Helping Teens who are Stressed or Depressed

Many teens struggle with life.  They feel stressed about school, they feel rejected by friends, they go through tough life events, they don't feel good about themselves, they get caught up in cycles which hurt themselves and others.

For parents and teachers, it's hard to know what to do at times.

If you scroll down to the bottom of this page, there are a number of FREE articles which have some ideas about how to support young people through some specific challenges.

But in the meantime, here are a few key principles to keep in mind.

Empathy is more important than advice

We have a great need as humans to be listened to, understood and cared for.  We can’t move forward until we feel all three of these things.  Teenagers are like this.  They need to feel like someone cares deeply about their struggles before they can solve them or address them in any way.   When we are empathic towards teens, they can move forward.  When we are not – they often find life much harder.

Be empathic.  Say "I'm sorry you feel so angry right now", "I know life feels really hard, and I wish I could help", "Feeling anxious like that must feel awful", "I wish this hadn't happened for you", "I'm so sorry you are going through this".

Keep asking questions and staying in touch with what is going on

It is vital to find out what young people are going through, how they are feeling, coping with and what life is like for them.  We need to ask them about the details of what they are going through, what they think and believe about the situation, what they are most worried about, what is the hardest to deal with – and so on.  It's not easy find out the details from teens (they don't always want to share, it's hard to juggle their needs for privacy with our need to know, we're busy and so on).  But it's essential.

Why does asking questions matter so much?  Here's two reasons.

First, we need this information in order to help them effectively. Without knowing the details about what is happening, we can’t give good advice, we don’t know what they need, we can’t help them avoid future problems, it’s harder to keep them safe and we can’t be sympathetic in useful ways.

Second, asking questions gives a message that we care about them.  When parents and other adults fail to ask about the details, teens often get this message:  “I don’t care that much”.  When we do ask questions, the longer term message (although teens might not always hear it accurately right at that time) is this:  I care about you, what you are going through and what you think.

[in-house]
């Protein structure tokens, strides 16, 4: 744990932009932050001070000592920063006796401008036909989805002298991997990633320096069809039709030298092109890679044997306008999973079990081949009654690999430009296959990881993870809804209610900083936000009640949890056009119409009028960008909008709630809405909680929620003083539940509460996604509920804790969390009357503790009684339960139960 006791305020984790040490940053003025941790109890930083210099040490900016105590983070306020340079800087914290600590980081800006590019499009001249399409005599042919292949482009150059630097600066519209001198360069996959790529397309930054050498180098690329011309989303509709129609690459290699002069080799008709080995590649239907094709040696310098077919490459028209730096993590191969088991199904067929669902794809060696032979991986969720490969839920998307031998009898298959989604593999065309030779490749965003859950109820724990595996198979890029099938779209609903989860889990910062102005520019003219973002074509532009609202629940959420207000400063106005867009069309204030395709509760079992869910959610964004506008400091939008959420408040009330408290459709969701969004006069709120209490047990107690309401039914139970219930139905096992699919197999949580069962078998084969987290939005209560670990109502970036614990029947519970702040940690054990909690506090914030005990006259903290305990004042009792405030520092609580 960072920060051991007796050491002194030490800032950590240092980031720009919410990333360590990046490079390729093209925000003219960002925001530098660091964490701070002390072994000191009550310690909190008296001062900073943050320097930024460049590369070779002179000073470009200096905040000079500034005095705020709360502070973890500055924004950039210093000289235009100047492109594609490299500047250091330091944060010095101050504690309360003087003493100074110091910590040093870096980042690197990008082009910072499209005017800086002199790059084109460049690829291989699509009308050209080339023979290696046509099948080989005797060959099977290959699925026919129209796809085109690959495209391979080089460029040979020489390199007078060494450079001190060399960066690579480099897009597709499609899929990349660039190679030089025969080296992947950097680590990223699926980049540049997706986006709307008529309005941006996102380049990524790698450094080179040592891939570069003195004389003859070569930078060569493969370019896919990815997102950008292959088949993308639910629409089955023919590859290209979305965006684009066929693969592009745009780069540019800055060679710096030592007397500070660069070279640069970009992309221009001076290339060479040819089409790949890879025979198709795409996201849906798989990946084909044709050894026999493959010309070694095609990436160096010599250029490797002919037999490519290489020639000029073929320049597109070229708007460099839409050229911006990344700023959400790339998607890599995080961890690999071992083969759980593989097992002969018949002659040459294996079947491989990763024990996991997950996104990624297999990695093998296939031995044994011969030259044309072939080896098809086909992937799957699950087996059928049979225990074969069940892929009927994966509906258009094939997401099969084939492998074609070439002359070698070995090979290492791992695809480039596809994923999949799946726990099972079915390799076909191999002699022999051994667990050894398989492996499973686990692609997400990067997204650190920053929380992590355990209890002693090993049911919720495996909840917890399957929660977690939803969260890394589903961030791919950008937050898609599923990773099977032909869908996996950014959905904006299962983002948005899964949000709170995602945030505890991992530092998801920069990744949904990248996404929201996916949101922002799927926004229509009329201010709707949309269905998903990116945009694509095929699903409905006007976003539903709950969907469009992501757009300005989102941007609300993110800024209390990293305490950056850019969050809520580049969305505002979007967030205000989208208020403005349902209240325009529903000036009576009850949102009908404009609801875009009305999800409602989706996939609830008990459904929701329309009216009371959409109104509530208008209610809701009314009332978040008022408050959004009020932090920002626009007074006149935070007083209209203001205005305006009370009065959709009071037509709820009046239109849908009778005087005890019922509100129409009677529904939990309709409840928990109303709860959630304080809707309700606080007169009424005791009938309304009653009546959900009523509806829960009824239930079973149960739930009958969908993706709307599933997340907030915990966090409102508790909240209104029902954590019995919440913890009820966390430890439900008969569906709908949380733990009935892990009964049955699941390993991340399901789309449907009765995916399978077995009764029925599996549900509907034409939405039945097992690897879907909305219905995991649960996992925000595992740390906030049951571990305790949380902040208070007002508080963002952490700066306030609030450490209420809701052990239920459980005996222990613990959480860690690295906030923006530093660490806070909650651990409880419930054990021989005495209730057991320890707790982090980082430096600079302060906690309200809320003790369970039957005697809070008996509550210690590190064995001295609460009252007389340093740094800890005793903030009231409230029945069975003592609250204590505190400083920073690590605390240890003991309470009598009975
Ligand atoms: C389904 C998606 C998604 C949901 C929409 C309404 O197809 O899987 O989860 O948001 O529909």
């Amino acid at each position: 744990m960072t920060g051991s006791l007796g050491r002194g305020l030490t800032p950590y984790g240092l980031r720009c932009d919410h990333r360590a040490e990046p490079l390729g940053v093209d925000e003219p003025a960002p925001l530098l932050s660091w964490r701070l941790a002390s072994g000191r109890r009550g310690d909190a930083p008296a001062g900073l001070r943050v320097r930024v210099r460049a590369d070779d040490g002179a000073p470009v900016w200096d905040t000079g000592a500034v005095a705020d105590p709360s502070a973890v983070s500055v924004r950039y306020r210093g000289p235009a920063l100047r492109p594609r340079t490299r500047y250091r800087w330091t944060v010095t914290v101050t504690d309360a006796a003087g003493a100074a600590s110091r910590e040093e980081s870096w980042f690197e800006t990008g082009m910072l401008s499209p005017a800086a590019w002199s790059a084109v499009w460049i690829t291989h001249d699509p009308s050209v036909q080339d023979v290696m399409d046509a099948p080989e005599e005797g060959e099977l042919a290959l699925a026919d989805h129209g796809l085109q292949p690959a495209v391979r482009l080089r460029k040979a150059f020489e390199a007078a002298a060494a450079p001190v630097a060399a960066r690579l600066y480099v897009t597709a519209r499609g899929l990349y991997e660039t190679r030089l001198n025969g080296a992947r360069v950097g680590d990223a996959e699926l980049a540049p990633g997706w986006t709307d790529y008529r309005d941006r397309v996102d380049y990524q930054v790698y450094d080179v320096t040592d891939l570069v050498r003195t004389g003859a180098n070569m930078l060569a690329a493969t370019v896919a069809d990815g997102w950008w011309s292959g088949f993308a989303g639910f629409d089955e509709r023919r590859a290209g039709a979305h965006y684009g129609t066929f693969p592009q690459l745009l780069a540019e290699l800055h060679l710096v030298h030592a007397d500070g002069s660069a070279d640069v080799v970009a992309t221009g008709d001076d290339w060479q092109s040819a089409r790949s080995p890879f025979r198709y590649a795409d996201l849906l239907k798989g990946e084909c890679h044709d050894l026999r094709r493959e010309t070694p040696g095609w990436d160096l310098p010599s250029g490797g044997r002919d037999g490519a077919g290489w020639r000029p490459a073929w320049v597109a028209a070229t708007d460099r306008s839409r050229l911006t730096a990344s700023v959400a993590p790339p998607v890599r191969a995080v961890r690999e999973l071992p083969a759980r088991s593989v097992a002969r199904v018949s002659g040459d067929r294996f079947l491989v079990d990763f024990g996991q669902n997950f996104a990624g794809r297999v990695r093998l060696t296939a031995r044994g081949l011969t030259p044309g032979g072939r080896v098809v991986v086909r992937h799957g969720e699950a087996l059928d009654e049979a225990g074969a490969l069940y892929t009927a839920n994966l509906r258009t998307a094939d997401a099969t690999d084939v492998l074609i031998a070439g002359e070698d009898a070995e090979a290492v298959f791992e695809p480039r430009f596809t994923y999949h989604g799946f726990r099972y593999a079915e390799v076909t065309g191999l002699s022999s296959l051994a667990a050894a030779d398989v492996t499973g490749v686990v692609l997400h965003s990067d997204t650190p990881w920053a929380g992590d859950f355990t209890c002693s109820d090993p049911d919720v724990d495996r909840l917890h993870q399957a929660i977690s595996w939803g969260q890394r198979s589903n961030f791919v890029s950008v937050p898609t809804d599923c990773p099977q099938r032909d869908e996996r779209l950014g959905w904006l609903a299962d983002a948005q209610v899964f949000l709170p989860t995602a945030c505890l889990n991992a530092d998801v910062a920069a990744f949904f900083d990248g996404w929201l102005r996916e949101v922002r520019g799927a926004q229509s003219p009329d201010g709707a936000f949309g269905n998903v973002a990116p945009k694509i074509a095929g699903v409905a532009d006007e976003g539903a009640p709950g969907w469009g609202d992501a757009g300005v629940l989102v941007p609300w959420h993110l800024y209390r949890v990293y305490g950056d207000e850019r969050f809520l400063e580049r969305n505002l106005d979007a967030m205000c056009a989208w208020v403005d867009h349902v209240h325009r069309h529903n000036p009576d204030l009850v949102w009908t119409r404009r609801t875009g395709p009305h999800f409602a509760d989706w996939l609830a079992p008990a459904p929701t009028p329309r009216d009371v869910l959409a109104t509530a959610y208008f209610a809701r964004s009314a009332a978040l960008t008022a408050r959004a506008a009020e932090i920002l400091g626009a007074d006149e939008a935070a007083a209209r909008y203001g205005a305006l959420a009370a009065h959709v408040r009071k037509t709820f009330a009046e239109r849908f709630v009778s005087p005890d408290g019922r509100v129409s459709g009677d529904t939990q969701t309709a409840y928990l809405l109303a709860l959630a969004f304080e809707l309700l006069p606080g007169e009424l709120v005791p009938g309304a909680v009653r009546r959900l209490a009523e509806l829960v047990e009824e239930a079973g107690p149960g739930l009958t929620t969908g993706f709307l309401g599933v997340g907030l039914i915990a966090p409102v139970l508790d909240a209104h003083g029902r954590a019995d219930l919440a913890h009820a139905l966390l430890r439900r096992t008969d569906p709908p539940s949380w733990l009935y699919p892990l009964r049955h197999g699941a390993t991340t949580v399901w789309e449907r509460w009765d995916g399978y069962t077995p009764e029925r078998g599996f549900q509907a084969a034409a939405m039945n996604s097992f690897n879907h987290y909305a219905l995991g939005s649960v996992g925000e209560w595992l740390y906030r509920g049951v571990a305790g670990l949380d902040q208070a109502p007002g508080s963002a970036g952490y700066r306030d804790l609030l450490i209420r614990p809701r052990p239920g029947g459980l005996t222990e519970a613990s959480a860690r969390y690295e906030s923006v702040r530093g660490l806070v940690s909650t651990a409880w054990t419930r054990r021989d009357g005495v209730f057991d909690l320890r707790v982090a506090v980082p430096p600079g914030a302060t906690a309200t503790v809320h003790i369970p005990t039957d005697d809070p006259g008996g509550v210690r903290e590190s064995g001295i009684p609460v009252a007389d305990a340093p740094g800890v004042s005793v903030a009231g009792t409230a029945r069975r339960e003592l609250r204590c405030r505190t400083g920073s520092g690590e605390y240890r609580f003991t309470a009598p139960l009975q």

Help teens stay socially connected and doing meaningful activities

For human beings, social activity is an essential part of life and well being.  Research shows that having regular conversations with others, helping other people, feeling close to others, caring for people, spending leisure time with others – is all connected to wellbeing – physically and emotionally.

For teenagers, this is particularly true.  From an evolutionary point of view, adolescence is a time when humans start to form stronger relationships outside of their family groups.  If for some reason teens get rejected by peers, are excluded or fail to develop strong peer relationships - their risk of emotional and mental health problems increase significantly.  Proactively helping young people find, keep and repair friendships is one of parents and carers most important jobs.

Similarly, teens also need to be occupied with meaningful, goal directed activity.  They need important things to do.  One of the most effective, evidence based treatments for depression is behavioural activation.  This is a fancy way of saying increasing meaningful activities.  Psychologists work with people to get them to identify goals or interests and gradually, step by step, increase the depressed or anxious person’s level of engagement and activity in these things.

A key role for parents and carers is to work with depressed and stressed teens to make sure their day is scheduled with activities which mean something to them, which are enjoyable and which take them on a path to a life that they care about.  As always, this is easier said than done - but it's importance cannot be overstated.

Want more help?

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When Life Sucks for Teens is a step by step guide for teens to survive and conquer the most common challenges teens face. Plus it helps adults themselves know what to say, what advice to give and what teens are going through. 

If you live in South Australia and would like to find out about our counselling services for teens, click below.

You might also like to sign up to our Developing Minds E-newsletter (enter your email address in the form on the right hand side of this page) for regular tips and ideas to help kids and teens develop resiliency, manage challenges and get through tough times.